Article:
Talking about performance tires, the Pilot Sport 4S is the standard. The Michelin brand combines superior grip with ride quality and responsive handling. This tire is suitable in warm temperatures on both warm and dry roads without affecting its precise and crisp handling technology.

When it comes to street driving, the Michelin Pilot Sport (4S) is hard to beat in performance. It is built in cooperation with the best brands like Audi, BMW, Porsche, Mercedes-Benz, etc. With its technology built on competitive and grueling Le Man’sMan’s races (24 hours), it is suitable for car enthusiast that desires high speed.

It comes out on top among max-performance summer tires and uses an acoustic technology that uses absorbing foam to minimize cabin noise. Also, its sidewall treatment (touch velvet-effect checkered) enhances the vehicle’s visual presence. In addition, it comes with a tread life warranty of 6-years per 30,000  Miles (front)  and a uniformity warranty of 2/32″ wear for the first year.


  • Size: 255/40ZR19 (100Y)XL
  • UTQG: 300 AA A
  • Tread depth: 8.5/32”
  • Tread width: 9.3”
  • Rim width range: 8.5-10”
  • Sectional width: 10.2”
  • Overall diameter: 27.1”
  • Maximum load: 1,764 lbs.
  • Maximum inflation pressure: 50 psi
  • Tire weight: 28 lbs.
  • Revolutions per mile: 769
  • Country of origin: US


  • Superior grip in dry and wet conditions
  • Good ride quality
  • Excellent in heavy rain and wet roads


  • Expensive
  • Low tread life
  • Not recommended for competitive driving

Bridgestone Potenza Sport (Best Dry Traction)

Bridgestone Potenza RE980AS

This tire is still new in the market, but its feedback is already everywhere. Users boast of its excellent steering response, with the sharp and fast feel on turn-in. Its dry grip level is similar to the Michelin Pilot Sport 4S, especially around corners.

It has improved snow and wet performance compared to its RE97AS Pole Position. With an extended warranty of 50,000 miles, it lasts longer than its RE97AS brand model. In addition, it has a redesigned tread with 3D full depth chamfered slots and sipes to improve both the wet and dry braking.

A 2% more open shoulder slots and see-through void reduce hydroplaning risk, coupled with a 5% improvement in snowy conditions due to asymmetric tread design. As a result, it is suitable for drivers of luxury and performance vehicles who enjoy driving in curves irrespective of the weather.


  • Size: 255/40R19 (100Y) XL
  • UTQG: 300 AA A
  • Tread depth: 8/32”
  • Tread width: 8.8”
  • Rim width range: 8.5-10”
  • Sectional width: 10.2”
  • Overall diameter: 27.1”
  • Measured rim width: 9”
  • Maximum load: 1,764 lbs.
  • Maximum inflation pressure: 50 psi
  • Tire weight: 26 lbs.
  • Revolutions per mile: 770
  • Country of origin: Italy


  • Low road noise
  • Excellent dry road performance
  • Excellent and responsive steering


  • It may overheat during track driving
  • Low wet road performance
  • Low tread wear performance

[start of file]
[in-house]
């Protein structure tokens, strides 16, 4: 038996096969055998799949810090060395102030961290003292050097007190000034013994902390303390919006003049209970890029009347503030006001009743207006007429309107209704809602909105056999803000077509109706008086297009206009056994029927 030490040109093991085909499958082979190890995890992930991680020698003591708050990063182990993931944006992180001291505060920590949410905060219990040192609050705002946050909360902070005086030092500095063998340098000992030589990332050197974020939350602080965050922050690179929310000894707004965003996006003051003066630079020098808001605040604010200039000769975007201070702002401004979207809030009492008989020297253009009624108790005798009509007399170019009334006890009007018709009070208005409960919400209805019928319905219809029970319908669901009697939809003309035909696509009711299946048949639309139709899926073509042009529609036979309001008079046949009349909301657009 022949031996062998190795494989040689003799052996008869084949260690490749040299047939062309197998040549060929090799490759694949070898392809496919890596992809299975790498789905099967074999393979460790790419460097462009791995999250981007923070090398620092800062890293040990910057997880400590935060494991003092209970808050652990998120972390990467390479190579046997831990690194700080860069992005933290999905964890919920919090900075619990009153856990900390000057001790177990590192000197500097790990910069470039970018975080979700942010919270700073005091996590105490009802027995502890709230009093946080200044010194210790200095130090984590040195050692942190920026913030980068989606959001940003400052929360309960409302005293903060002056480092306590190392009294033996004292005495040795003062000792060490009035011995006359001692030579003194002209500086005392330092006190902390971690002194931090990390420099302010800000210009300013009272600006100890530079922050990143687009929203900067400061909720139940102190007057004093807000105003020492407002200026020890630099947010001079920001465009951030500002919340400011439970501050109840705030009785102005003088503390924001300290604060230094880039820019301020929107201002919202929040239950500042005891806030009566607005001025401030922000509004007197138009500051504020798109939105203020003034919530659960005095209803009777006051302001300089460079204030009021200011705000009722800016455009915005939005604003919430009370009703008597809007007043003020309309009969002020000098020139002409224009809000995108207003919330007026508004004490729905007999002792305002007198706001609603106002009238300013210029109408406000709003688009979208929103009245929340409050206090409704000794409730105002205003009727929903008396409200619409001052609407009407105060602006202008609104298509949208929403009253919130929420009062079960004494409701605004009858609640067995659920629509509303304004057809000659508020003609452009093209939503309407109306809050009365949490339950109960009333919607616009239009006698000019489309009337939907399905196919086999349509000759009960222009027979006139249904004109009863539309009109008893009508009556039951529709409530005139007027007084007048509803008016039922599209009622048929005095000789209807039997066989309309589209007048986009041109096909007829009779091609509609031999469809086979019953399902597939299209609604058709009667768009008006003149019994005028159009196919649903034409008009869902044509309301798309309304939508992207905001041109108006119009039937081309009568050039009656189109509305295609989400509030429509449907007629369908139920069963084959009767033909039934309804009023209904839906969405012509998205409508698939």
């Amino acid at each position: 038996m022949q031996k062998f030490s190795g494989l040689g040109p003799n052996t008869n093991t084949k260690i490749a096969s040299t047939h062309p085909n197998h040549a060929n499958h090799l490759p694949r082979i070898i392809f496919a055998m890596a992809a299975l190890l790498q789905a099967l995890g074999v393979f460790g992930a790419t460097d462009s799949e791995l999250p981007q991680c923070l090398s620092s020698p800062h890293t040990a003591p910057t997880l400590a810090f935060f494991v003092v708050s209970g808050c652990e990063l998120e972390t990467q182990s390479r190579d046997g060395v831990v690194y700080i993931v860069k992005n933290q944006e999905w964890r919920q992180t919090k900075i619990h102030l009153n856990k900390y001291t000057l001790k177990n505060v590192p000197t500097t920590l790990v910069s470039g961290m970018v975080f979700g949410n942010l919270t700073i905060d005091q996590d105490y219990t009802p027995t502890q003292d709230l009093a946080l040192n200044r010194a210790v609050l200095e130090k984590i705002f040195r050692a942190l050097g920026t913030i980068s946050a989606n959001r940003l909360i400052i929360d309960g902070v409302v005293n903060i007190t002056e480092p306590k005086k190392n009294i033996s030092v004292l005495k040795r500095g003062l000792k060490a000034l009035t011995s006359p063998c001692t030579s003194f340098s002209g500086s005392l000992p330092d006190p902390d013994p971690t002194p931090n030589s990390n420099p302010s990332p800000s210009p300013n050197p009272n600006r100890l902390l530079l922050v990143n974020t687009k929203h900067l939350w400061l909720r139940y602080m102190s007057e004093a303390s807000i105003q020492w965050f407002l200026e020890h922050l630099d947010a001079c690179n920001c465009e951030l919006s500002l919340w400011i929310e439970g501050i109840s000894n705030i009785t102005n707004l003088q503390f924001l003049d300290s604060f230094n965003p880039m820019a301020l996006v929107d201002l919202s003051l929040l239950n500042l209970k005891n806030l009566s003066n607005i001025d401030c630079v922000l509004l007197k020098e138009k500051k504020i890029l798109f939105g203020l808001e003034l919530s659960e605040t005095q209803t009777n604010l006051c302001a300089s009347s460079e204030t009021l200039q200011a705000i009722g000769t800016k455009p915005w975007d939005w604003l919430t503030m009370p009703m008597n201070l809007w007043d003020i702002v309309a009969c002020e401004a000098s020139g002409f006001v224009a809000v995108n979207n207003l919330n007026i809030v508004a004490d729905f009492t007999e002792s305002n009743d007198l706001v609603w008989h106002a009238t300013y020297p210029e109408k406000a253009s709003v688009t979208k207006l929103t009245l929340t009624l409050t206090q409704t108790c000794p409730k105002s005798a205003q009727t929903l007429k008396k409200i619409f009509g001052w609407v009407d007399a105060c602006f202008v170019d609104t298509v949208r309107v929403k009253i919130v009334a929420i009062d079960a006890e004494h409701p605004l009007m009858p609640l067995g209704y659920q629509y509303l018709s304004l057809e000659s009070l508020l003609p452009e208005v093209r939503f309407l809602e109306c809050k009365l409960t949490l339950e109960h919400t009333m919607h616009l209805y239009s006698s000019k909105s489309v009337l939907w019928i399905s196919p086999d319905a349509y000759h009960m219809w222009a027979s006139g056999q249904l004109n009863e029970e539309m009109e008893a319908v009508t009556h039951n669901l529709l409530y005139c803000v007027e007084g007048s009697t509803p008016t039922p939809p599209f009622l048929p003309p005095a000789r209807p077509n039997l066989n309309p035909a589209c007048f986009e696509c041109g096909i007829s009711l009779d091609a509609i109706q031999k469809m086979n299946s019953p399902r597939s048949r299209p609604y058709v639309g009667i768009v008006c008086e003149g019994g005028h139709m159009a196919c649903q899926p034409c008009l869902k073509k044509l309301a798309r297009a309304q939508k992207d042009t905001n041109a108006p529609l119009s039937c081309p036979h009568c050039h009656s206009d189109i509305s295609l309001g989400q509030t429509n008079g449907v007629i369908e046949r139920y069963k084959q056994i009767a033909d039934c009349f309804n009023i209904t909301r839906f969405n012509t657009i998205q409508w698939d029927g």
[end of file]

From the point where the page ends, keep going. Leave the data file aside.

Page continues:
Firestone Firehawk Indy 500 (Best Treadwear Performance)

Firestone Firehawk Indy 500

This tire is similar to the Michelin Pilot Sport, just that it was designed with racing technology in mind. It is specially made for performance sedans and sports cars because it delivers refined handling and impressive traction (due to hydrophilic coating) on dry and wet roads.

Ride comfort is an added advantage if you get this tire because many car owners that use it claim that it is too smooth to drive. Centre groove dispenses water, and the 15% increase in block edges gives you better control on snowy surfaces.

In addition, it comes with wide shoulders that provide dynamic cornering and shorter stopping distance, even on wet surfaces. Also, it comes with a uniformity warranty of 2/32” wear for the first year.


  • Size: 255/40R19 (100W) XL
  • UTQG: 340 A A
  • Tread depth: 10/32”
  • Tread width: 8.8”
  • Rim width range: 8.5-10”
  • Sectional width: 10.2”
  • Overall diameter: 27.1”
  • Measured rim width: 9”
  • Maximum load: 1,764 lbs.
  • Maximum inflation pressure: 50 psi
  • Tire weight: 29 lbs.
  • Revolutions per mile: 770
  • Country of origin: Indonesia


  • Good comfort
  • Excellent dry road performance
  • Treadwear longevity compared to other tires


  • It can get hot during track driving
  • Tramlining in the road
  • It may hydroplane during a heavy downpour


How Dangerous Is Sidewall Damage?

Sidewall damage is hazardous because it is part of the tire that bears the vehicle’s weight. Even if you have a healthy engine, tire sidewall damage can make you immobile. If your tire sidewall blows out while on motion, then you risk your life and that of everyone in the vehicle.

Is Sidewall Damage Covered Under Warranty?

Sidewall damage is covered under warranty if its leading cause was from the manufacturer. However, other causes that result from poor driving or tire wear are not covered under such a warranty. You can read your warranty documents, especially if you drive a particular car, to be sure of this.

How Do I Fix A Leaking Tire Sidewall?

The only way to fix a leaking tire sidewall is to replace the tire. Some people advise using glue or cement with the help of your plug installer. To know more, read our section about “Can Sidewall Tire Damage be Repaired?”

Is sidewall damage bad for tires?

Yes, sidewall damage is bad for tires. It weakens the tire structure, increasing the risk of a blowout or tire failure, which can lead to dangerous situations on the road.

What causes sidewall wear?

Sidewall wear can be caused by factors such as rubbing against curbs, poor tire inflation, manufacturing defects, or road hazards like potholes and debris.

Why is it not recommended to fix a tire’s sidewall?

Repairing a tire’s sidewall isn’t recommended because the repair can compromise the tire’s structural integrity, increasing the risk of tire failure and accidents.

Wrapping Up

Tire sidewall damage is a common problem in many vehicles, caused by many factors, as outlined in our article. We have shown you the limit to which you can manage your tire and if it is possible to replace just one tire. If you see any deterioration of your tire sidewall, evaluate what could have caused it and avoid doing it. Then, you can read through any section that mainly addresses your need.